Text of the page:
Curiosity is the key to knowledge.

African facts are endless. A map of Africa does not begin to show the vastness of people, culture, food, living and ancient history of the African continent. Established 2008 Chic African Culture is an African learning tool to meet the demand for better education about Africa.

Popular_Topics

Don't major in minor things - with love from your ancestors

Sunday, April 19, 2009

Ngai Supreme God of the Gikuyu of Kenya

Origin of Kenya's Gikuyu Tribe


Kere-Nyaga also known as Mount Kenya is a place for prayers and sacrifices. The common name used when addressing “the possessor of all” is Ngai. Numbering about 6 million Gikuyu people are the largest ethnic group in Kenya.

The common name used when addressing “the possessor of all” is Ngai. While praying the Gikuya people address Ngai as Mwene-nyaga. The Gikuyu name for Mount Kenya is also Mwene-nyaga. The Gikuyu God and possessor of all is Mwene-nyaga meaning owner of the snow, possessor of brightness or possessor of the white patch. Mwene-nyaga, lives on Mount Kenya, is also known as Kere-Nyaga. The Gikuyu pray under large sacred trees such as fig trees and this is where Mwene-nyaga is praised and prayers and sacrifices are offered.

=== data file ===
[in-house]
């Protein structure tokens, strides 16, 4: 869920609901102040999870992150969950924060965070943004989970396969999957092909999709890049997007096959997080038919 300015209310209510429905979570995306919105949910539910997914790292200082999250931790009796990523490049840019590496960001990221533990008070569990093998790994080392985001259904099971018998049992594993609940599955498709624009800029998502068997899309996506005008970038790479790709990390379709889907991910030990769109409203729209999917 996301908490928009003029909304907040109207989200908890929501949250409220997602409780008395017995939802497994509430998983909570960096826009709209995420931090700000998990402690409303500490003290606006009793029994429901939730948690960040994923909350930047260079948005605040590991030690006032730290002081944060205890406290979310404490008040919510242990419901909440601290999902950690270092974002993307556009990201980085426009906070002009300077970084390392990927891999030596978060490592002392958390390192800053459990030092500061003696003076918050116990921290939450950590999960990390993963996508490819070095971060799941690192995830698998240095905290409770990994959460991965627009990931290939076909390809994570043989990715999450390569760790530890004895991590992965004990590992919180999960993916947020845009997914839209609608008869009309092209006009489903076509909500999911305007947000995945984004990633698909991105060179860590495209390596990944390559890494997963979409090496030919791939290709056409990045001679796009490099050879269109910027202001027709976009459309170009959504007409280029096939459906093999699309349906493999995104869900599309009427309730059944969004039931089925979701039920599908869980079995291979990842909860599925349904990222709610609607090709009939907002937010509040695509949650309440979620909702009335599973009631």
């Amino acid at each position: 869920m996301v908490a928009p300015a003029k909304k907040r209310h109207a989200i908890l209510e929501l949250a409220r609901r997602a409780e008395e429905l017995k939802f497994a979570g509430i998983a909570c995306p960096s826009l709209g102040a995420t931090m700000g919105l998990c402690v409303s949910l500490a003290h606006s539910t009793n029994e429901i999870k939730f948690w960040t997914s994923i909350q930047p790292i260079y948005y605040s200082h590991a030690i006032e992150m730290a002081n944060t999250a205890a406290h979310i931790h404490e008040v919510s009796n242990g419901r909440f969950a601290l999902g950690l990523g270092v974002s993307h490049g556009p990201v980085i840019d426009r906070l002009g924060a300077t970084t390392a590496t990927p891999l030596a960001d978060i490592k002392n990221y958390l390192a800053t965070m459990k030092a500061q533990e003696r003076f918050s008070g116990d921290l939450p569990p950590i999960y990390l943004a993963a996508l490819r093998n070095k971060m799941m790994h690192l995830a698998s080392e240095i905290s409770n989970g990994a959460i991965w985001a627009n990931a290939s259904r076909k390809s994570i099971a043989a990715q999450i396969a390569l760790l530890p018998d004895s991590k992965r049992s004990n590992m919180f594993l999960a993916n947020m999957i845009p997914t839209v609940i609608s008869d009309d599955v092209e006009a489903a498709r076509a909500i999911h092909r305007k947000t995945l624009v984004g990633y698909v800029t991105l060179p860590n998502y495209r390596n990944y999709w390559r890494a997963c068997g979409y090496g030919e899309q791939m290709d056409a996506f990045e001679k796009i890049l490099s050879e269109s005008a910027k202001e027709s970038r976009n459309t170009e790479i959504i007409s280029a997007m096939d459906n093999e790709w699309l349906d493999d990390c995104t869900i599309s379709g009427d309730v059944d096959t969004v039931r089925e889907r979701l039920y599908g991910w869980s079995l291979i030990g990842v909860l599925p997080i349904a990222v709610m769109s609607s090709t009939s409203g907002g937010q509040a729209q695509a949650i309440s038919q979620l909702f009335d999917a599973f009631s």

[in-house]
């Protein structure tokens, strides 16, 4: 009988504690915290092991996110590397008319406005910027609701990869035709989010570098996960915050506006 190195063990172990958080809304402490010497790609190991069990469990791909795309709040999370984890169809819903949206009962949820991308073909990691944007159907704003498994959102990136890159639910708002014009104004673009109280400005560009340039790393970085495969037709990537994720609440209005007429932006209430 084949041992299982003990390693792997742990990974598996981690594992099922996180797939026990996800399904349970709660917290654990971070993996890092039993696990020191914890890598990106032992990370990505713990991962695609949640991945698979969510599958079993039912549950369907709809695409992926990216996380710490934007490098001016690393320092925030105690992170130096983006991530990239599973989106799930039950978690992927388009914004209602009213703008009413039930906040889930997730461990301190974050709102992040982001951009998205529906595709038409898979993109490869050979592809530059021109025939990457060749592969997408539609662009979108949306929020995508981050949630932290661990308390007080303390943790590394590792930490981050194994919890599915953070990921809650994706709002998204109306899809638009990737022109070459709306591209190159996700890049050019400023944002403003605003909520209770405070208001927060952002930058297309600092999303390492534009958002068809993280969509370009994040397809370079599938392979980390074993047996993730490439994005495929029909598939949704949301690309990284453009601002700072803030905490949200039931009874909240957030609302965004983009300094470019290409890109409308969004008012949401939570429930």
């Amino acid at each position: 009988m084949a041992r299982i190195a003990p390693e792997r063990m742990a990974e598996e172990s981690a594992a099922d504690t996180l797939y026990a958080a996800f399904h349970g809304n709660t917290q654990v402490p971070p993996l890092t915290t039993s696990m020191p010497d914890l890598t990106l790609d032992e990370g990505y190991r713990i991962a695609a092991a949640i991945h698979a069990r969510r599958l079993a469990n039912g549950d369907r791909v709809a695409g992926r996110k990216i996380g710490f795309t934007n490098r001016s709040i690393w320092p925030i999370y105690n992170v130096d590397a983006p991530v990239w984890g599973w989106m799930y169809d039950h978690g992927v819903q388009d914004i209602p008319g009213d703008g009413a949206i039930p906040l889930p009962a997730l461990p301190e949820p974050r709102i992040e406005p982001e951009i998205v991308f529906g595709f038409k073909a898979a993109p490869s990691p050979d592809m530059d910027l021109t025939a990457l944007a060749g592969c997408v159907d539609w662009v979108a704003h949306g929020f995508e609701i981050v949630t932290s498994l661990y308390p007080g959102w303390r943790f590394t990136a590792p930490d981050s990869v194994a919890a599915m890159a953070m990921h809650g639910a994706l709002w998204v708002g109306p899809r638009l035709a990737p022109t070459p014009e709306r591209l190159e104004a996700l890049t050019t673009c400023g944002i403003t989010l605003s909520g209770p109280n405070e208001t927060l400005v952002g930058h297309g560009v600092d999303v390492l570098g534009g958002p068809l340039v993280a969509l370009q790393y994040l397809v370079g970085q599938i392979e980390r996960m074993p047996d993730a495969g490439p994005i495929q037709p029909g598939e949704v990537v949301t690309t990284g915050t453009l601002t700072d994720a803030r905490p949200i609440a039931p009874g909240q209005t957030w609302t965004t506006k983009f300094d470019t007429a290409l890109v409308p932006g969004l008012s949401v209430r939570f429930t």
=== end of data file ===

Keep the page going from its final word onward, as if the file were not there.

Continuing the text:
Origin of the Gikuyu tribe



Kere-Nyaga also known as Mount Kenya is a place for prayers and scarifies.
Kere-Nyaga also known as Mount Kenya is a
place for prayers and scarifies.
Mogai, the divider of the universe called a man named Gikuyu to him and took him to the top of Kere-Nyaga (Mount Kenya). Mogai pointed out the lush lands and informed the Gikuyu man all is his, if he is ever in need, raise his hands toward Kere-Nyaga and pray.

Mogai provided a wife to Gikuyu named Moombi and they created nine beautiful daughters. However, Gikuyu wanted a son to carry on his name. Mogai told Gikuyu not to worry and make sacrifices to the mountain Kere-Nyaga where the God Ngai lives but he must do this while standing under a fig tree. Mogai told Gikuyu if he did as told he would be blessed with nine handsome strong young men to marry his beautiful nine daughters.

Gikuyu did as he was told making sacrifices to Kere-Nyaga. When he returned to the fig tree in the morning, he found nine young men waiting patiently under the fig tree. The men married Gikuyu’s daughters and continued to live on the land for generations still praying and giving thanks to the mountain Kere-Nyaga where the God Ngai dwells. 

Share this page

Chic African Culture

A bird sits on a tree it likes - African Proverb

Chic African Culture Featured Articles

Wise Words


A wise person does not fall down on the same hill twice.